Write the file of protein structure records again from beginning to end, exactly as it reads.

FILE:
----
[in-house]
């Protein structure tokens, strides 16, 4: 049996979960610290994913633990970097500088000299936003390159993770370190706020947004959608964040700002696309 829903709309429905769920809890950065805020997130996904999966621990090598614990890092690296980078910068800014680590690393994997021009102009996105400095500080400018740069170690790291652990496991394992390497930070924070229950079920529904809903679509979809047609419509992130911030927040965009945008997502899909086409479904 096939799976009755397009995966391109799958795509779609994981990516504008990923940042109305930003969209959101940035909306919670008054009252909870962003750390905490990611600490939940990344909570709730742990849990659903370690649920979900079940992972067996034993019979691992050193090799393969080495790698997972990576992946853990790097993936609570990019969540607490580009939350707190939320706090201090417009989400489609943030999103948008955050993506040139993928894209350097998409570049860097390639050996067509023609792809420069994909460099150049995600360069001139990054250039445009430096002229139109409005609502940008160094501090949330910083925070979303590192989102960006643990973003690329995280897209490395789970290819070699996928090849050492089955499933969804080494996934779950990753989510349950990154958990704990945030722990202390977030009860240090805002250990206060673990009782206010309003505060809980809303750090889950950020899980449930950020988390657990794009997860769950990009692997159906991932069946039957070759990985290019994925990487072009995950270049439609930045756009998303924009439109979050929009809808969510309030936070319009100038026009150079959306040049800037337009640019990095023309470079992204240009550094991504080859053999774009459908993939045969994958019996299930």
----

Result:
[in-house]
């Protein structure tokens, strides 16, 4: 049996979960610290994913633990970097500088000299936003390159993770370190706020947004959608964040700002696309 829903709309429905769920809890950065805020997130996904999966621990090598614990890092690296980078910068800014680590690393994997021009102009996105400095500080400018740069170690790291652990496991394992390497930070924070229950079920529904809903679509979809047609419509992130911030927040965009945008997502899909086409479904 096939799976009755397009995966391109799958795509779609994981990516504008990923940042109305930003969209959101940035909306919670008054009252909870962003750390905490990611600490939940990344909570709730742990849990659903370690649920979900079940992972067996034993019979691992050193090799393969080495790698997972990576992946853990790097993936609570990019969540607490580009939350707190939320706090201090417009989400489609943030999103948008955050993506040139993928894209350097998409570049860097390639050996067509023609792809420069994909460099150049995600360069001139990054250039445009430096002229139109409005609502940008160094501090949330910083925070979303590192989102960006643990973003690329995280897209490395789970290819070699996928090849050492089955499933969804080494996934779950990753989510349950990154958990704990945030722990202390977030009860240090805002250990206060673990009782206010309003505060809980809303750090889950950020899980449930950020988390657990794009997860769950990009692997159906991932069946039957070759990985290019994925990487072009995950270049439609930045756009998303924009439109979050929009809808969510309030936070319009100038026009150079959306040049800037337009640019990095023309470079992204240009550094991504080859053999774009459908993939045969994958019996299930």